Re: [lm-sensors] regulator: regulator_get behaviour without CONFIG_REGULATOR set

From: Jean Delvare
Date: Fri Apr 02 2010 - 15:30:22 EST

Hi Mark,

On Fri, 2 Apr 2010 19:51:38 +0100, Mark Brown wrote:
> On Fri, Apr 02, 2010 at 06:44:03PM +0200, Jean Delvare wrote:
> > On Fri, 2 Apr 2010 17:00:59 +0100, Mark Brown wrote:
> > > Right, it's just returning something that won't match IS_ERR().
> > Ugly design. You're casting a random pointer to struct regulator * and
> > just hope that the user won't make use of it. Right now, you're safe
> > because the definition of struct regulator is not public, but assuming
> > it will stay that way forever is somewhat risky.
> If this changes we can always provide a more complex stub; for now we're
> OK.
> > I've never seen any API doing things that way, and I can't think of a
> > sane reason for doing things that way. It's pretty error-prone.
> All we're doing is stubbing out the API so that common case clients
> (which just want to switch on and off their supplies) don't need to
> either depend on it or include lots of conditional code which could
> easily end up masking error conditions. The stub behaves as always
> on fixed voltage regulators which matches what most systems that do
> not use the regulator API actually have.

OK, I get the idea.

> > > You're asking the wrong question here. The problem here is not that the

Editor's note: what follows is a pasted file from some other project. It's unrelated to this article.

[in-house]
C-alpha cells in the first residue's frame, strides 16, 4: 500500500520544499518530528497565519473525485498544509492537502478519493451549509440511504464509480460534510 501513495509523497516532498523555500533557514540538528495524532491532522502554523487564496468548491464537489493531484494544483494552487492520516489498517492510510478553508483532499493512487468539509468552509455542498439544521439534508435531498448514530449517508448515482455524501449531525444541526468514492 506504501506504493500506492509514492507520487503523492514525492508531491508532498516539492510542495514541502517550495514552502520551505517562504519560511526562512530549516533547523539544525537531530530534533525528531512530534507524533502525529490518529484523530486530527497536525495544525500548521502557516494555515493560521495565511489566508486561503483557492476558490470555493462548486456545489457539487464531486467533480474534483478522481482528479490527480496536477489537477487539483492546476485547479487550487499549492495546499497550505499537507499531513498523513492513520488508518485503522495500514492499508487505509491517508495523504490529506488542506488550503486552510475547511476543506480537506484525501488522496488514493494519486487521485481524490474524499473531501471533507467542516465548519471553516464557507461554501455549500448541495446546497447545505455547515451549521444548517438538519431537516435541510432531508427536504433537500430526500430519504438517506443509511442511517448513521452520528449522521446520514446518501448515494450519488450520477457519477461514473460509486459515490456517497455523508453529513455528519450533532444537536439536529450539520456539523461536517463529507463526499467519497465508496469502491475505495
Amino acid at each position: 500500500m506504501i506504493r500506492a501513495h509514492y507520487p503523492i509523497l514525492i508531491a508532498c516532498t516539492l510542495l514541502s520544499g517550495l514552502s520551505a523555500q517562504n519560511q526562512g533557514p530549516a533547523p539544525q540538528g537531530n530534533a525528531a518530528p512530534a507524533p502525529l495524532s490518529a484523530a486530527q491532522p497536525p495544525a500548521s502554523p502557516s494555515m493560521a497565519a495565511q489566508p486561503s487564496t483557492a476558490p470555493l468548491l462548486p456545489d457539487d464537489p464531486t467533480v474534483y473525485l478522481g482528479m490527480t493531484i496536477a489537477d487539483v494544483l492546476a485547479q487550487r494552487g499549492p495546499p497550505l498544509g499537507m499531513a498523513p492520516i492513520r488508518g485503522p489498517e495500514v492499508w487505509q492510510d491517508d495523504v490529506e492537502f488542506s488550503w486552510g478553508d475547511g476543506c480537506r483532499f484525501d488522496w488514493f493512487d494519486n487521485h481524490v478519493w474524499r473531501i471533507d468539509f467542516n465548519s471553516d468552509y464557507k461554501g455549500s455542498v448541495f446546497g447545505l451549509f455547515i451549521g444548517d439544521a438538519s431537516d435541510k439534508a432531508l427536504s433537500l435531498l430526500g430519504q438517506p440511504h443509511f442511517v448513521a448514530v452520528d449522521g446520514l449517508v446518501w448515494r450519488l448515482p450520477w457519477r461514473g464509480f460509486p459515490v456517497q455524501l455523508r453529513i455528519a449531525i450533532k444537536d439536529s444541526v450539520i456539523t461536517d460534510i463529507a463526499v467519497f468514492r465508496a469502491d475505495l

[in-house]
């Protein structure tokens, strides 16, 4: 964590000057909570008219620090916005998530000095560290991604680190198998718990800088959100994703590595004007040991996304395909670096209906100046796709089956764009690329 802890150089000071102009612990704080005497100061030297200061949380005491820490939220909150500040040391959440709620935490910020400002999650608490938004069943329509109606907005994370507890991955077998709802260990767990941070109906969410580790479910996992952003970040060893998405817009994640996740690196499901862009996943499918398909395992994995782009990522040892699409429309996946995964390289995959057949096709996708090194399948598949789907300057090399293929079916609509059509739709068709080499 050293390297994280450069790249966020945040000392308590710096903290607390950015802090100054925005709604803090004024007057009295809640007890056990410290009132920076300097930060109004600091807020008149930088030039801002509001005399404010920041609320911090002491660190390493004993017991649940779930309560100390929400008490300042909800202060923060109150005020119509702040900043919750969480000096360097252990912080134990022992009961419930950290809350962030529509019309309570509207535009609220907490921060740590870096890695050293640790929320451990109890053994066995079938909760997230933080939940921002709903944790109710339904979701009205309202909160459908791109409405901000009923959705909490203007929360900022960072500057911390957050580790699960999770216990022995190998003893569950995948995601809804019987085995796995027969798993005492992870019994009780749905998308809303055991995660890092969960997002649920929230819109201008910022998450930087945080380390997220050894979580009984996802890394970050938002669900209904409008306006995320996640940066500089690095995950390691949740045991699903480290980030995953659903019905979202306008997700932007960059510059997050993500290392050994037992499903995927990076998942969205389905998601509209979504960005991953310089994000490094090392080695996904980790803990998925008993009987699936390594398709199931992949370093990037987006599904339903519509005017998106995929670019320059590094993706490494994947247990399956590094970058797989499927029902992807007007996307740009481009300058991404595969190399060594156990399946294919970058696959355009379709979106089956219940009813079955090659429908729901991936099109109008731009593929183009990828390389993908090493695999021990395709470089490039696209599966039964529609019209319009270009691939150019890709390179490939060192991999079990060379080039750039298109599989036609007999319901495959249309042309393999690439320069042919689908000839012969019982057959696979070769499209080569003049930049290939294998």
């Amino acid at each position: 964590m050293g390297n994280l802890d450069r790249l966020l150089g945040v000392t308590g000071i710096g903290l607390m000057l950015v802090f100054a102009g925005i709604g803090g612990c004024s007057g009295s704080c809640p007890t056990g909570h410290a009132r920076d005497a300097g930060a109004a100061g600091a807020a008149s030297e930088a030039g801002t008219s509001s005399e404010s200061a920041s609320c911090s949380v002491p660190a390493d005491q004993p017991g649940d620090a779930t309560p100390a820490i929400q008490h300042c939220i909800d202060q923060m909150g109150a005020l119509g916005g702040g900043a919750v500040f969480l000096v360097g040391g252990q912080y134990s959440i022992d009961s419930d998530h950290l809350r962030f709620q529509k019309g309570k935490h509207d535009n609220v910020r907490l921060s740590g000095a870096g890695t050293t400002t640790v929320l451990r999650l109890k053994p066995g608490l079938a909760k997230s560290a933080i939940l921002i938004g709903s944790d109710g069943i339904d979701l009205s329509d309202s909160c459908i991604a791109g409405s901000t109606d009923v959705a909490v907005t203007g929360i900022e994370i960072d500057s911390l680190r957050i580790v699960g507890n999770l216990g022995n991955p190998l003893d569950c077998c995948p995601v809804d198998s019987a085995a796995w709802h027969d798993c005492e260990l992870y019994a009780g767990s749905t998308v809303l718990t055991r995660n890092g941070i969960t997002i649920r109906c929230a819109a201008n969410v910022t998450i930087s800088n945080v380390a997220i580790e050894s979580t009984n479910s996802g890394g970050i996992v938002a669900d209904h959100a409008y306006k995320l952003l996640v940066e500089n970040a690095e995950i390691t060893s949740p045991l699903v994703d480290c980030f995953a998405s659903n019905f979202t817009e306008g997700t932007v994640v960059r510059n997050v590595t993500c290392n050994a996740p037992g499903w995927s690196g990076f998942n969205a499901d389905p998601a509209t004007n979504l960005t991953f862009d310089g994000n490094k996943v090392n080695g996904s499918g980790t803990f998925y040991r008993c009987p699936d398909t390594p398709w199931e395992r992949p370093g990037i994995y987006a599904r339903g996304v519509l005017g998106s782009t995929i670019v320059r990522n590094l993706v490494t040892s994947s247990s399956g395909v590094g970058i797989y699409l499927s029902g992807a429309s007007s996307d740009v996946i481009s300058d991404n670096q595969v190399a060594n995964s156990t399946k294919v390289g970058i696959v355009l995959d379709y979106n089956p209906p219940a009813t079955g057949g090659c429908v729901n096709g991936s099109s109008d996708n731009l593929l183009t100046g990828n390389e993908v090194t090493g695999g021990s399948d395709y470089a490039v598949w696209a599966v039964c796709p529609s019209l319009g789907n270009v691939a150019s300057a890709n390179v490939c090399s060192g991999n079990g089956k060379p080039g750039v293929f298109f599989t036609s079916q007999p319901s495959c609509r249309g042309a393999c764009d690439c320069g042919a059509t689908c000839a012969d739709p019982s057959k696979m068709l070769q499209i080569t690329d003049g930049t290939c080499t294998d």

> > > regulator got stubbed out, the problem is that the sht15 driver is not
> > > checking the return value of regulator_get_voltage() and so is trying to
> > > use the error code that was returned as a voltage,
> > Error code? regulator_get_voltage() returns 0, how is that supposed to
> > be an error code?
> It's zero volts which is a reasonable out of range value for a
> regulator. We could change the API to return a signed value but I'm
> having a hard time summoning the enthusiasm to do that myself.

Sorry for playing the devil's advocate here, but deciding that 0V is an
error is pretty arbitrary, and deciding that a negative voltage value
is an error is just as arbitrary. Just because these are not common
cases, doesn't mean they can't happen today or tomorrow for very
specific setups. I'd rather see a more robust way to notifier the
caller that an error happened.

> > > with predictably poor
> > > results. It is this function that the driver needs to check, not
> > > regulator_get().